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The Utah Nordic Alliance hosts TUNA Relay on Saturday

Relay will take place for first time in four years

Jesse Reid tags his teammate Drew Palmer-Leger after completing his leg of the 2012 TUNA Relay, the last time The Utah Nordic Alliance was able to put on the event.
Photo courtesy of Gary Fladmoe

For the last three years, The Utah Nordic Alliance (TUNA) has been unable to put on its season-opening event in the TUNA Relay due to lack of appropriate conditions.

Thanks to decent snowfall in the last couple of weeks, not to mention the snow that is forecasted in the coming days, the event will make its anticipated return this season

On Saturday, Dec. 10, TUNA will host the relay race that takes place on the five-kilometer loop at the White Pine Nordic Center. While it’s labeled a race, the event is more social than competitive, providing a good time for all who have been awaiting the Nordic ski season.

“It’s just a fun way to get warmed up and get everybody together,” said Dave Hanscom, Wasatch Citizens Series Director at TUNA. “We haven’t seen another since last year, a lot of people anyway. It’s a fun race. … Tracks are good. Everything is set to go.”

Relay teams are made up of three skiers, where one races a lap of classic skiing and the other two use the freestyle technique. The race is open to men and women of all ages, and in an event like this one, anyone who enters has the opportunity to win.

Like golf, TUNA uses a handicap system that applies to each skier, whether they are male or female, old or young.

“In the case of this race, the handicap is a percentage of the winning time,” Hanscom said. “The percentage is always the percentage of the fastest skier, so it’s geared to the conditions. Some days you can ski around the track a heck of a lot faster than others, with new snow or blowing snow versus a real icy day when the track is really fast. We use the fastest time of the day for each individual race.”

This handicap will be factored into each person’s finishing time, providing an environment where truly no one has an idea who has won the race until everyone finishes.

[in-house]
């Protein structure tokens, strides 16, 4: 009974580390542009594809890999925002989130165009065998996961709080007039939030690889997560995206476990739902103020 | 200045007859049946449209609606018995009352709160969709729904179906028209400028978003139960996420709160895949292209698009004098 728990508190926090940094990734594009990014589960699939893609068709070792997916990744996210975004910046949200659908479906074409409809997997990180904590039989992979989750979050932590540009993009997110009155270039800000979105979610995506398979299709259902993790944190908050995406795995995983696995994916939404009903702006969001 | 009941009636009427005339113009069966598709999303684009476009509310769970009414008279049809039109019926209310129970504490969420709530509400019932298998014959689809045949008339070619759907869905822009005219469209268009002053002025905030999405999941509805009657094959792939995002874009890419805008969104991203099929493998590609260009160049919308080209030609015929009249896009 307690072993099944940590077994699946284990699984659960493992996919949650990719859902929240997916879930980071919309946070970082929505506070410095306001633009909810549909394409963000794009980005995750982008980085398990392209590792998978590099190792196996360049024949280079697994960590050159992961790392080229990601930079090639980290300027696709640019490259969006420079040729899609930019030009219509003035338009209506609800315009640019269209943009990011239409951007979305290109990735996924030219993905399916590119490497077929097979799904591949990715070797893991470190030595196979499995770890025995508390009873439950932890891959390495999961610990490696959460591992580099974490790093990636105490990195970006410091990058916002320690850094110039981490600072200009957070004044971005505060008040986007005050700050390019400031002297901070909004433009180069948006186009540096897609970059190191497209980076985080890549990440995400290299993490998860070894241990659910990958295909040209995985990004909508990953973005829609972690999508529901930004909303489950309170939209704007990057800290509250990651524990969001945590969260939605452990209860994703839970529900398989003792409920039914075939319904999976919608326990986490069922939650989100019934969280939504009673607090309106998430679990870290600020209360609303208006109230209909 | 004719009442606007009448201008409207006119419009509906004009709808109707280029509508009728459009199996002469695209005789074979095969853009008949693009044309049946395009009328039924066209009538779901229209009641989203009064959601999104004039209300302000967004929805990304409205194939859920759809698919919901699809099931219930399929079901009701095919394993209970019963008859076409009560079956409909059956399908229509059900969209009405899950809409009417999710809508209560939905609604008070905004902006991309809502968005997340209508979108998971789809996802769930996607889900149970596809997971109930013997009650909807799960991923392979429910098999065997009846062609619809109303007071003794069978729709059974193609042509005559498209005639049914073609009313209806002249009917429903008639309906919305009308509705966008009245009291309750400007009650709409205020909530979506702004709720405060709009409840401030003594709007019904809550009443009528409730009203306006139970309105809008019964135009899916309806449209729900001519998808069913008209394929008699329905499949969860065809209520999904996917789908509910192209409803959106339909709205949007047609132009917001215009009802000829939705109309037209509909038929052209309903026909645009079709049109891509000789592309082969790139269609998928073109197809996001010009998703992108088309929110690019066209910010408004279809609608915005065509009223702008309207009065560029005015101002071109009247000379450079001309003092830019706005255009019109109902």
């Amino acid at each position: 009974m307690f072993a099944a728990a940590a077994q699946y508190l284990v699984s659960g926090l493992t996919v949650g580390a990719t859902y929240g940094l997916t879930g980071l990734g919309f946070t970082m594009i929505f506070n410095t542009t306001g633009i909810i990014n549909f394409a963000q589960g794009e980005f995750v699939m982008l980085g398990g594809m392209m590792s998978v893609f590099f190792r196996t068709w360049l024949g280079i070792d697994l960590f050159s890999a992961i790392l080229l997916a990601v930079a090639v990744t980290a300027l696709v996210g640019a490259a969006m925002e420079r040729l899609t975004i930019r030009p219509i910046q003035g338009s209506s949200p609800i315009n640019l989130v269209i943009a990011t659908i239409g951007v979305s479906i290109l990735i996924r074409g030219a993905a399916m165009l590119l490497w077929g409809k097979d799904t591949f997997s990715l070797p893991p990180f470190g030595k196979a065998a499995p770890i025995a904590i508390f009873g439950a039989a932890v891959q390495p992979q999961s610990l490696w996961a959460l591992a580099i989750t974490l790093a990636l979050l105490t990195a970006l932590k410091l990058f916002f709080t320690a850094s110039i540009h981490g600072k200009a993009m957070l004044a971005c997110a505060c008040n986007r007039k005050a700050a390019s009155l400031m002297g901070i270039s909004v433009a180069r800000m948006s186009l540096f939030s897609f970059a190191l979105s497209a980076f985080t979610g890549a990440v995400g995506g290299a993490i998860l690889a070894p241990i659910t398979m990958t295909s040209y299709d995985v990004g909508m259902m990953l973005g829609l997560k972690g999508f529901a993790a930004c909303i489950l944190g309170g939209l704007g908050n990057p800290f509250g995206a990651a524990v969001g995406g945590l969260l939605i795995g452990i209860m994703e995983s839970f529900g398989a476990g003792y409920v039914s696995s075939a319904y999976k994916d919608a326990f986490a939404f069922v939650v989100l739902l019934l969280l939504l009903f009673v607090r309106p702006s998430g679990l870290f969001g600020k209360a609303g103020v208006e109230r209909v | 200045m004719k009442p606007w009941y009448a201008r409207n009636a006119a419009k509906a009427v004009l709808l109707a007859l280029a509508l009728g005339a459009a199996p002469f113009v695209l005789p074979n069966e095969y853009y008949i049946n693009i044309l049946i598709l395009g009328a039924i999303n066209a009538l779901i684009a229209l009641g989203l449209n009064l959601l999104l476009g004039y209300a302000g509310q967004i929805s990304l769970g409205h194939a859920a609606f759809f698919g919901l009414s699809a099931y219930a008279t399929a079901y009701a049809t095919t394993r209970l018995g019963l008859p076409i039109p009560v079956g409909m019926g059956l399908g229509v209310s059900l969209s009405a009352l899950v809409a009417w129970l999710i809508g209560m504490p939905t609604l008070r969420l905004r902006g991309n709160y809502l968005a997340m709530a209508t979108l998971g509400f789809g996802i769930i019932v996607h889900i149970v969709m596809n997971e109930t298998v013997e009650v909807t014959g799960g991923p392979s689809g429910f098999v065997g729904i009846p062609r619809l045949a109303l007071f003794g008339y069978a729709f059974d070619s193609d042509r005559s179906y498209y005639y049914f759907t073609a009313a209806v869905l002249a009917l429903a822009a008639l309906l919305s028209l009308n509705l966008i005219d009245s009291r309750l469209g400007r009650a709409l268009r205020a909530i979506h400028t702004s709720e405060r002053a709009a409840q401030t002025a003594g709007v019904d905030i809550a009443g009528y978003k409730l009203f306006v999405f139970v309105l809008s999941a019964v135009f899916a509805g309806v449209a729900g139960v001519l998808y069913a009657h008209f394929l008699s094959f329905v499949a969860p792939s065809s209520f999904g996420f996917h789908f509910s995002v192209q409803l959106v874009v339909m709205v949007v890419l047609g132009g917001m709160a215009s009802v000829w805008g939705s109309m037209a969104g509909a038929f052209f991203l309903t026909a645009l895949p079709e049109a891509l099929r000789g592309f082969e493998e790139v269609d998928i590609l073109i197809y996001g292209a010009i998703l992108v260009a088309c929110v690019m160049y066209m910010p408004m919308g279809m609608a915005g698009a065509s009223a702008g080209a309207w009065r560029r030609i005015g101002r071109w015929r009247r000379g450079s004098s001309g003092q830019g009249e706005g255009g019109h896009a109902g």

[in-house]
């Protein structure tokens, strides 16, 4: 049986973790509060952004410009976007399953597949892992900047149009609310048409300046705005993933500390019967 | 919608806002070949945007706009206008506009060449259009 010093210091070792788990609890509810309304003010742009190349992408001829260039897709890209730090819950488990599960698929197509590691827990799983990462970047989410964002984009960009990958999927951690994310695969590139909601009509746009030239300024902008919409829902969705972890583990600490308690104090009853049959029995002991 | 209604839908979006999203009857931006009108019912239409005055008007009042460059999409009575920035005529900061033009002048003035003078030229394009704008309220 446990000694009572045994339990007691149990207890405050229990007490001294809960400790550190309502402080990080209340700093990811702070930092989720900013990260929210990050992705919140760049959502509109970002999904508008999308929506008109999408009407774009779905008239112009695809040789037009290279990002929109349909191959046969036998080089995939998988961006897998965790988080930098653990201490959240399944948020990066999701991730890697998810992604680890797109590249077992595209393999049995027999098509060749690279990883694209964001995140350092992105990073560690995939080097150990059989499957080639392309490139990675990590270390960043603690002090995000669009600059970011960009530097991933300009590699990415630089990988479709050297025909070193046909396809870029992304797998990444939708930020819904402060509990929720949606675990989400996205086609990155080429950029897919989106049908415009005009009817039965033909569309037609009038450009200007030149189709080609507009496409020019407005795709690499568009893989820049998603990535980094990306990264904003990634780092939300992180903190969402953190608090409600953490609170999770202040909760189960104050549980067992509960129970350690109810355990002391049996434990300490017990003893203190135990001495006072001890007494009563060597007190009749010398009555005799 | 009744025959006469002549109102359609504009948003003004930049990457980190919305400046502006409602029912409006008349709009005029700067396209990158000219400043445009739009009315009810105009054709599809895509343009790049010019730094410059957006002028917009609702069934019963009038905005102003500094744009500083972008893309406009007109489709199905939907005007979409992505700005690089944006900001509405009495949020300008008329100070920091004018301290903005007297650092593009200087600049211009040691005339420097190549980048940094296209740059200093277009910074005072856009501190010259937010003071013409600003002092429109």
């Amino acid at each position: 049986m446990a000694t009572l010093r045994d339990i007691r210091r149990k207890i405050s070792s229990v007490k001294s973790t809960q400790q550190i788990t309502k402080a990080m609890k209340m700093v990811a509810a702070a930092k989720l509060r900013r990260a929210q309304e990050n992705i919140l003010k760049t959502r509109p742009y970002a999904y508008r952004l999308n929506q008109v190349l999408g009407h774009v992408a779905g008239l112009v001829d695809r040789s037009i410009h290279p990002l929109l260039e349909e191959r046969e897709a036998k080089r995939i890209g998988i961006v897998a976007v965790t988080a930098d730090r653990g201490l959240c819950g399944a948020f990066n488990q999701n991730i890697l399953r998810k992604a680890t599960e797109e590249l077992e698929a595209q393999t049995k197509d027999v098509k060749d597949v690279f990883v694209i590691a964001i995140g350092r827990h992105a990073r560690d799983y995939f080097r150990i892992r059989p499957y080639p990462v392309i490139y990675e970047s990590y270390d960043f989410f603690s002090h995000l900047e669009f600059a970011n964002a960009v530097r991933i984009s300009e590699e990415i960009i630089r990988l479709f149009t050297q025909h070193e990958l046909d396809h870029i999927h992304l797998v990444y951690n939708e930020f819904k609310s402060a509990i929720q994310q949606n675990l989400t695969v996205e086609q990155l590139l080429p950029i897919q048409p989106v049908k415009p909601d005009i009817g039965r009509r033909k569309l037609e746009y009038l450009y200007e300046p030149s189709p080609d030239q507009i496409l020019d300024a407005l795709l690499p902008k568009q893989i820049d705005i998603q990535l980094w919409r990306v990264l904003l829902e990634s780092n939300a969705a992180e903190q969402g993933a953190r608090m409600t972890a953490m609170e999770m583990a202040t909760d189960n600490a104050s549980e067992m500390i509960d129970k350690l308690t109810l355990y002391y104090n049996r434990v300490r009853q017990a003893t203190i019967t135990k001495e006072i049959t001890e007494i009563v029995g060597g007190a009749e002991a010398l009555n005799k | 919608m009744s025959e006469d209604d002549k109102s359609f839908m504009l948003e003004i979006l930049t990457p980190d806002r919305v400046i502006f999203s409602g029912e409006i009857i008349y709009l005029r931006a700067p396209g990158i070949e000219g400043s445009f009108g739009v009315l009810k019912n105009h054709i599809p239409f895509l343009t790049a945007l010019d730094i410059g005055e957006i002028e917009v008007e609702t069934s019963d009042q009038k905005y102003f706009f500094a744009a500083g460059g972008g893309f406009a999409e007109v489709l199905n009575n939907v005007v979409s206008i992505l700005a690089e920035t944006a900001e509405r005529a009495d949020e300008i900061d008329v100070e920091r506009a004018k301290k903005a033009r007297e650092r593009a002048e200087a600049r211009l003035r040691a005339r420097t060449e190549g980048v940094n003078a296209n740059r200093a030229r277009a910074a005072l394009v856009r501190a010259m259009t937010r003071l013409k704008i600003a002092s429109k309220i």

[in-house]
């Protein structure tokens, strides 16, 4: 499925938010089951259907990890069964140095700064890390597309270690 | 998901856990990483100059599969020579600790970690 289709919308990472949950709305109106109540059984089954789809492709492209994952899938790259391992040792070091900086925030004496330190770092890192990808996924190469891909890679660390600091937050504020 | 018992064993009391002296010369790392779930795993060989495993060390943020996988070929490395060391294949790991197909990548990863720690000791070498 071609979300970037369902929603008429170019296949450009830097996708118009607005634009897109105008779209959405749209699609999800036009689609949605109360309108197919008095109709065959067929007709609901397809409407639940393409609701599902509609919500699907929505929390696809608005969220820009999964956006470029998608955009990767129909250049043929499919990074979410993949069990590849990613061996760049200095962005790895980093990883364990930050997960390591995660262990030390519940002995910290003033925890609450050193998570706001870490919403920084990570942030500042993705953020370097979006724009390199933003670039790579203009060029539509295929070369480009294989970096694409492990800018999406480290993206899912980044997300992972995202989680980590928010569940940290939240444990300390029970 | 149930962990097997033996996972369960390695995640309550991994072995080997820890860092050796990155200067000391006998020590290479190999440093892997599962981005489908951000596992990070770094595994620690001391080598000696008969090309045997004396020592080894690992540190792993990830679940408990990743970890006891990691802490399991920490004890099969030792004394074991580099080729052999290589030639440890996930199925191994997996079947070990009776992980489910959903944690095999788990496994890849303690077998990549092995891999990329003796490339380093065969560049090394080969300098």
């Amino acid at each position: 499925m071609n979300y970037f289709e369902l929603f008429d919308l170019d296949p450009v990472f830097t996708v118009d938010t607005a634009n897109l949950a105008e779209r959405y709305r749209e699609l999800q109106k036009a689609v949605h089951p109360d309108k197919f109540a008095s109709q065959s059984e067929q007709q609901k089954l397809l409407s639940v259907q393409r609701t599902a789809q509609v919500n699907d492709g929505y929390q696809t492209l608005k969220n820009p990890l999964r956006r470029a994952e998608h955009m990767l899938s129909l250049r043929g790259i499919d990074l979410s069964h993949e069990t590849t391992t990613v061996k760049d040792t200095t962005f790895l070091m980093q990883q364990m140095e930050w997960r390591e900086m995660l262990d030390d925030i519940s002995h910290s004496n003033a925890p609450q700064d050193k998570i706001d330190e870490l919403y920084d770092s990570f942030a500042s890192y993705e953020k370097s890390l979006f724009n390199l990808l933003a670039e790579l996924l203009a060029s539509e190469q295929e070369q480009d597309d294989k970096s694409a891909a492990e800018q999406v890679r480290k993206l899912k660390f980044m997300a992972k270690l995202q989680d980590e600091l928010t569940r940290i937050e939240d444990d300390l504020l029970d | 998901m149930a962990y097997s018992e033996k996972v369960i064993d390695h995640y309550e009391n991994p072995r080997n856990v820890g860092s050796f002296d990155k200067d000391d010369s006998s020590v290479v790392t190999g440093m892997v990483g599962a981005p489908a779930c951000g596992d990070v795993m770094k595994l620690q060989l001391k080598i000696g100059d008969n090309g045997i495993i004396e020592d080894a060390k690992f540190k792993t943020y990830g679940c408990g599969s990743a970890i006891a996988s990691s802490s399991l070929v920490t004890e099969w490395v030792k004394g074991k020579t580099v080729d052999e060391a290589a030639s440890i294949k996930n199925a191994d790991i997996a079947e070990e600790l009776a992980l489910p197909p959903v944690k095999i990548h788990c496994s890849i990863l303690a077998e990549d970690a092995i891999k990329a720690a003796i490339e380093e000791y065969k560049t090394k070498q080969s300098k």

“The fastest skiers will finish first, but you never know who won the race until all the times are plugged into the computer and the calculations are run,” Hanscom said. “Just because a team finishes first doesn’t mean they’ll be even close to first .That makes it fun, too. Everybody is kind of on pins and needles if they are thinking they might’ve won something.”

Speaking of winning, there will be prizes available to the top finishers, thanks to the folks over at White Pine and TUNA. Each will provide some little gifts like hats or ski wax. The way it works is the top finishing relay team — after the handicaps have been factored into the results — will get to pick from the table of prizes first, while the next-best finishing relay will choose second. This will continue until the prizes are gone.

Hanscom said the TUNA relay, which originated back in 1984, is a great, fun way to kick off the Nordic ski season without the pressures of having to win: It’s social. It’s fun. And best of all, it’s actually happening.

“This will be great relief for everybody,” Hanscom said. “It’s not just a relief that we’re going to be able to hold the race, but it’s a relief that we got some snow by the first of December. It’s been awhile since that’s been the case.”

The first leg of the relay race is scheduled to start at 10 a.m. from the White Pine Nordic Center.


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